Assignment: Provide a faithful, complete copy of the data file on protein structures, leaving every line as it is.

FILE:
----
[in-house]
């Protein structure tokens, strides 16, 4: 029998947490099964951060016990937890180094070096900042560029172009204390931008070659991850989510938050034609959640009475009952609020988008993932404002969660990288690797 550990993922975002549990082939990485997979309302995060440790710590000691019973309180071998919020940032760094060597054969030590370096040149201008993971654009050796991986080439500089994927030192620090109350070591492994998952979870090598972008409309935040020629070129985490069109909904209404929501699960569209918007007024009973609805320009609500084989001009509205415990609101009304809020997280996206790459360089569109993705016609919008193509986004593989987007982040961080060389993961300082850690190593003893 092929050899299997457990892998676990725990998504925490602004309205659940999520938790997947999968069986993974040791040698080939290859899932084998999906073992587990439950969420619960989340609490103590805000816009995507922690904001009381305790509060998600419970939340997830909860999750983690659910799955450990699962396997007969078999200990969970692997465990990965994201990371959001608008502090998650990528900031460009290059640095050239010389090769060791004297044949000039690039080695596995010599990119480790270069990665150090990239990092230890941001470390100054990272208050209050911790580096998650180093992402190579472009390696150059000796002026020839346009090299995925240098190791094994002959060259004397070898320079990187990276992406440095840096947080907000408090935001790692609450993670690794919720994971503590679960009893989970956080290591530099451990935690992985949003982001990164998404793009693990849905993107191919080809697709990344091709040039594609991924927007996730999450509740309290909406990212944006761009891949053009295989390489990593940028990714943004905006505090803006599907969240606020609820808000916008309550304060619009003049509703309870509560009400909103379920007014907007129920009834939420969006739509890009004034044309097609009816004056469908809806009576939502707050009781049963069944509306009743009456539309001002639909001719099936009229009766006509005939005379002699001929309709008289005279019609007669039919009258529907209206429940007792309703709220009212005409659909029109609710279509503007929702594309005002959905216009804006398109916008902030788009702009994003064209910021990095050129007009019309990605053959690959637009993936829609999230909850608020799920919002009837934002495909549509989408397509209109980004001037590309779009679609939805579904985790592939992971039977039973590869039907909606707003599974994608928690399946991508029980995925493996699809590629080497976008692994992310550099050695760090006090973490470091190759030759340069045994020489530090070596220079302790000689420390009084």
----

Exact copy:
[in-house]
């Protein structure tokens, strides 16, 4: 029998947490099964951060016990937890180094070096900042560029172009204390931008070659991850989510938050034609959640009475009952609020988008993932404002969660990288690797 550990993922975002549990082939990485997979309302995060440790710590000691019973309180071998919020940032760094060597054969030590370096040149201008993971654009050796991986080439500089994927030192620090109350070591492994998952979870090598972008409309935040020629070129985490069109909904209404929501699960569209918007007024009973609805320009609500084989001009509205415990609101009304809020997280996206790459360089569109993705016609919008193509986004593989987007982040961080060389993961300082850690190593003893 092929050899299997457990892998676990725990998504925490602004309205659940999520938790997947999968069986993974040791040698080939290859899932084998999906073992587990439950969420619960989340609490103590805000816009995507922690904001009381305790509060998600419970939340997830909860999750983690659910799955450990699962396997007969078999200990969970692997465990990965994201990371959001608008502090998650990528900031460009290059640095050239010389090769060791004297044949000039690039080695596995010599990119480790270069990665150090990239990092230890941001470390100054990272208050209050911790580096998650180093992402190579472009390696150059000796002026020839346009090299995925240098190791094994002959060259004397070898320079990187990276992406440095840096947080907000408090935001790692609450993670690794919720994971503590679960009893989970956080290591530099451990935690992985949003982001990164998404793009693990849905993107191919080809697709990344091709040039594609991924927007996730999450509740309290909406990212944006761009891949053009295989390489990593940028990714943004905006505090803006599907969240606020609820808000916008309550304060619009003049509703309870509560009400909103379920007014907007129920009834939420969006739509890009004034044309097609009816004056469908809806009576939502707050009781049963069944509306009743009456539309001002639909001719099936009229009766006509005939005379002699001929309709008289005279019609007669039919009258529907209206429940007792309703709220009212005409659909029109609710279509503007929702594309005002959905216009804006398109916008902030788009702009994003064209910021990095050129007009019309990605053959690959637009993936829609999230909850608020799920919002009837934002495909549509989408397509209109980004001037590309779009679609939805579904985790592939992971039977039973590869039907909606707003599974994608928690399946991508029980995925493996699809590629080497976008692994992310550099050695760090006090973490470091190759030759340069045994020489530090070596220079302790000689420390009084």